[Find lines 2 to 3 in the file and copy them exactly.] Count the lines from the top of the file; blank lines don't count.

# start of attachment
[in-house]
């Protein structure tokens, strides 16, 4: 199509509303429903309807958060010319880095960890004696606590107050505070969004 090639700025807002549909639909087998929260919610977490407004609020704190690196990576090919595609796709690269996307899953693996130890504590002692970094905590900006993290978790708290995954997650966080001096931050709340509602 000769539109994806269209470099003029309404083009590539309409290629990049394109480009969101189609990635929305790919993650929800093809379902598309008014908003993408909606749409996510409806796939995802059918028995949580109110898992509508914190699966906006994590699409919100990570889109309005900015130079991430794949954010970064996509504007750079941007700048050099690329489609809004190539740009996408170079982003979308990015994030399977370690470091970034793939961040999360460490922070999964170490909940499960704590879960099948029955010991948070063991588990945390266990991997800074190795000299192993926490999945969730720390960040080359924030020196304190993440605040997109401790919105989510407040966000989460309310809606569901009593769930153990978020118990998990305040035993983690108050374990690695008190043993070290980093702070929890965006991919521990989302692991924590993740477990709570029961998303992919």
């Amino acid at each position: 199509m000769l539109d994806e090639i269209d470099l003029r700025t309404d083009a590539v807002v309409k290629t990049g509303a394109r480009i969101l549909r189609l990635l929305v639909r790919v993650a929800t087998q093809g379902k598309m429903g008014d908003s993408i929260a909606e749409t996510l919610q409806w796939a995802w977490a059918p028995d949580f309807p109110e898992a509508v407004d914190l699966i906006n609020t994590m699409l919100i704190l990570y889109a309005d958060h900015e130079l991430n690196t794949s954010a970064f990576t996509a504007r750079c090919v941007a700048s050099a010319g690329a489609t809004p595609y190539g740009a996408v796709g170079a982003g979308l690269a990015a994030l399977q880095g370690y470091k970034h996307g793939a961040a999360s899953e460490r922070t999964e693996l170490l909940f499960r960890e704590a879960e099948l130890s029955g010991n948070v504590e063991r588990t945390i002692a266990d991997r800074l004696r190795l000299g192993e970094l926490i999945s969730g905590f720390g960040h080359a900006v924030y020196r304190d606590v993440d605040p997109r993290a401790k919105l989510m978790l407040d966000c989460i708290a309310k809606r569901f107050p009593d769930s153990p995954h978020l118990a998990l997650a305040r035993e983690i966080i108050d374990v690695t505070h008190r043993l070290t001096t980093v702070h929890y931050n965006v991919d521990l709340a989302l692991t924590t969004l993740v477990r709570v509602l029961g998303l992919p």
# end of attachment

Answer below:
């Protein structure tokens, strides 16, 4: 199509509303429903309807958060010319880095960890004696606590107050505070969004 090639700025807002549909639909087998929260919610977490407004609020704190690196990576090919595609796709690269996307899953693996130890504590002692970094905590900006993290978790708290995954997650966080001096931050709340509602 000769539109994806269209470099003029309404083009590539309409290629990049394109480009969101189609990635929305790919993650929800093809379902598309008014908003993408909606749409996510409806796939995802059918028995949580109110898992509508914190699966906006994590699409919100990570889109309005900015130079991430794949954010970064996509504007750079941007700048050099690329489609809004190539740009996408170079982003979308990015994030399977370690470091970034793939961040999360460490922070999964170490909940499960704590879960099948029955010991948070063991588990945390266990991997800074190795000299192993926490999945969730720390960040080359924030020196304190993440605040997109401790919105989510407040966000989460309310809606569901009593769930153990978020118990998990305040035993983690108050374990690695008190043993070290980093702070929890965006991919521990989302692991924590993740477990709570029961998303992919």
């Amino acid at each position: 199509m000769l539109d994806e090639i269209d470099l003029r700025t309404d083009a590539v807002v309409k290629t990049g509303a394109r480009i969101l549909r189609l990635l929305v639909r790919v993650a929800t087998q093809g379902k598309m429903g008014d908003s993408i929260a909606e749409t996510l919610q409806w796939a995802w977490a059918p028995d949580f309807p109110e898992a509508v407004d914190l699966i906006n609020t994590m699409l919100i704190l990570y889109a309005d958060h900015e130079l991430n690196t794949s954010a970064f990576t996509a504007r750079c090919v941007a700048s050099a010319g690329a489609t809004p595609y190539g740009a996408v796709g170079a982003g979308l690269a990015a994030l399977q880095g370690y470091k970034h996307g793939a961040a999360s899953e460490r922070t999964e693996l170490l909940f499960r960890e704590a879960e099948l130890s029955g010991n948070v504590e063991r588990t945390i002692a266990d991997r800074l004696r190795l000299g192993e970094l926490i999945s969730g905590f720390g960040h080359a900006v924030y020196r304190d606590v993440d605040p997109r993290a401790k919105l989510m978790l407040d966000c989460i708290a309310k809606r569901f107050p009593d769930s153990p995954h978020l118990a998990l997650a305040r035993e983690i966080i108050d374990v690695t505070h008190r043993l070290t001096t980093v702070h929890y931050n965006v991919d521990l709340a989302l692991t924590t969004l993740v477990r709570v509602l029961g998303l992919p």